WASHINGTON — Congressional Democrats are still fine-tuning President Joe Biden's now- $1.85 trillion plan to boost social and education programs as well as protect against global warming. The new goal is to complete the work before Thanksgiving.
Democrats are scaling back some investments and shortening the timeframe for funding to whittle down spending. Some proposals have been dropped entirely. The framework fits an approximately $1.85 trillion budget over 10 years, rather than the $3.5 trillion budget plan originally envisioned.
The House is working to pass the legislation soon, but it will still have to clear the Senate, where revisions are likely. But in the meantime, millions of people receiving Medicare and Medicaid want to know what's staying in the plan.
What's still in the bill for Medicare and Medicaid beneficiaries?
Here's what Medicare proposals remain in the package as of Thursday night, based on summaries provided by the White House and the House.
- Medicare would be expanded to cover hearing aids, costing an estimated $35 billion over 10 years.
- $150 billion for a Medicaid program that supports home health care, helping to clear a backlog and improving working conditions.
- Cap out-of-pocket Medicare Part D costs for older Americans at $2,000 and reduce the price of insulin to no more than $35 a dose.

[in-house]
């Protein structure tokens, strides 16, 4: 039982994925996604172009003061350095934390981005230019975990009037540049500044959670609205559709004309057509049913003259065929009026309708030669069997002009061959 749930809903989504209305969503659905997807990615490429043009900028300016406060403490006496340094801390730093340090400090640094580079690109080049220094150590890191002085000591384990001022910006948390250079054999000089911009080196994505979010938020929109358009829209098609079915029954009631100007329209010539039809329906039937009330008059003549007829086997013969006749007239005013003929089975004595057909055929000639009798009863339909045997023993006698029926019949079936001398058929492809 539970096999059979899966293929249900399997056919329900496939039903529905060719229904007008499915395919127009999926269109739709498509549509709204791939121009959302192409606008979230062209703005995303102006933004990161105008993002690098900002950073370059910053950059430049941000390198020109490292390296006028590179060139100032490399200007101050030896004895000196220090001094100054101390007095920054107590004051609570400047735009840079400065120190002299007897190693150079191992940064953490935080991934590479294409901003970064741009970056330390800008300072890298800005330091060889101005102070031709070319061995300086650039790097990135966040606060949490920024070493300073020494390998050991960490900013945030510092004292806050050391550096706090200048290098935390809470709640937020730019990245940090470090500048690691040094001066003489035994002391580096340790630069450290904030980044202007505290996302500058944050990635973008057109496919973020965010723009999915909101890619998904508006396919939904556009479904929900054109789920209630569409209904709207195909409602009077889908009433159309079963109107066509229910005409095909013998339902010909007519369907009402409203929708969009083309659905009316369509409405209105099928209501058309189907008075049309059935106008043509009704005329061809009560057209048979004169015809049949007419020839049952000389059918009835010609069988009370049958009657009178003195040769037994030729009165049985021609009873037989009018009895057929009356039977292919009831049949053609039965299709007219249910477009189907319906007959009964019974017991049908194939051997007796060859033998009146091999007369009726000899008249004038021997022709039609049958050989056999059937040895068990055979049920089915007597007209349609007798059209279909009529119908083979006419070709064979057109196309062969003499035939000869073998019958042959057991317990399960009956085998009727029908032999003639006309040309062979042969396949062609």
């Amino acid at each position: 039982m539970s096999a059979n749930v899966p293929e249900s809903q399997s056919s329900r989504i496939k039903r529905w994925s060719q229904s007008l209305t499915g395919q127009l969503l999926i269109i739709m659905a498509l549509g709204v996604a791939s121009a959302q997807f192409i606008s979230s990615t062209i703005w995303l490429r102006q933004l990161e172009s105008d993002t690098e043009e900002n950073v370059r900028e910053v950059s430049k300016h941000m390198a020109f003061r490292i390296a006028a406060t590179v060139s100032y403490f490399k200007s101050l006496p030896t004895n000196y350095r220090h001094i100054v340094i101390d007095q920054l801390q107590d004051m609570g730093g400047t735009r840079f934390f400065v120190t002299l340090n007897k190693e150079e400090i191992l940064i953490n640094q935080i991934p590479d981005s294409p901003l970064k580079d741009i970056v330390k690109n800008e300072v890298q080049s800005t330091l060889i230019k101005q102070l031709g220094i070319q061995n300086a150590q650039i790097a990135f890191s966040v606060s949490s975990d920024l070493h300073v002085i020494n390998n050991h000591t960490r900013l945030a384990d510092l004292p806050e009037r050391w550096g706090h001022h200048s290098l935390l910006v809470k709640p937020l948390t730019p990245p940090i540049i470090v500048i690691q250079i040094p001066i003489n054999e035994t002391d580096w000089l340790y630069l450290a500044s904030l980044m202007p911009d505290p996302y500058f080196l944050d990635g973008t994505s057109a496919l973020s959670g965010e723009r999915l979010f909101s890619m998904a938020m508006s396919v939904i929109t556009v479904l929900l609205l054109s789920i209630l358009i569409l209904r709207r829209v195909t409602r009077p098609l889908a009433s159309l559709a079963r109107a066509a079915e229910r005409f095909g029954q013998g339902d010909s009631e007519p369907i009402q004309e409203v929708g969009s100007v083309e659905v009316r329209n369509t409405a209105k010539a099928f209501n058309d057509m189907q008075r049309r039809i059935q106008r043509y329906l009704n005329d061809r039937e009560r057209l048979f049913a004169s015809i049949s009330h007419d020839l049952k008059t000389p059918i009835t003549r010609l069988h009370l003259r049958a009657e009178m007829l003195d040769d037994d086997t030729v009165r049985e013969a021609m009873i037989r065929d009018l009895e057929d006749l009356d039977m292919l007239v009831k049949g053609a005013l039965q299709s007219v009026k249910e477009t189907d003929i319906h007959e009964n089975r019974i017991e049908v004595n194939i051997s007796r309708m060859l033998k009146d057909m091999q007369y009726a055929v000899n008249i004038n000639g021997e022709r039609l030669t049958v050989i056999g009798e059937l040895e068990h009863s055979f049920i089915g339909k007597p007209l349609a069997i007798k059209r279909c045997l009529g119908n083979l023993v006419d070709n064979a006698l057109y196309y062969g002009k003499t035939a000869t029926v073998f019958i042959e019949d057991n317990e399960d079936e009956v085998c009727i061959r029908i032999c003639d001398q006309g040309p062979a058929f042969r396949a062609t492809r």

- Establish a Medicare drug negotiation program. Each year, the secretary of Health and Human Services would identify 100 brand-name drugs that lack price competition and from that list negotiate the price of up to 10 drugs in 2025, 15 in 2026 and 2027, and 20 thereafter. Insulin products must also be negotiated. A drug selected for negotiation would continue to be included in the program until competition enters the market.
What other health care proposals are still in the bill?
- Expanded tax credits for insurance premiums tied to the Affordable Care Act would be extended through 2025. The White House says that would help 3 million uninsured people gain coverage.
- $90 billion for investments that would include funding maternal health, community violence initiatives, disadvantaged farmers, nutrition and pandemic preparation.
Paid family and medical leave
- Eligible workers would receive up to four weeks of paid leave to reimburse them for time taken to care for a new child, or other family members or recover from illness. Biden had initially proposed 12 weeks of paid family leave.
What's out of the bill?
A proposal to expand Medicare to cover dental and vision care is out because of concerns about the cost. Currently, Medicare doesn't cover most dental care, procedures, or supplies.
According to Medicare.gov, some Medicare Advantage Plans (Part C) offer extra benefits that the original program doesn’t cover, like dental, vision and hearing. Advantage Plans are offered by Medicare-approved private companies.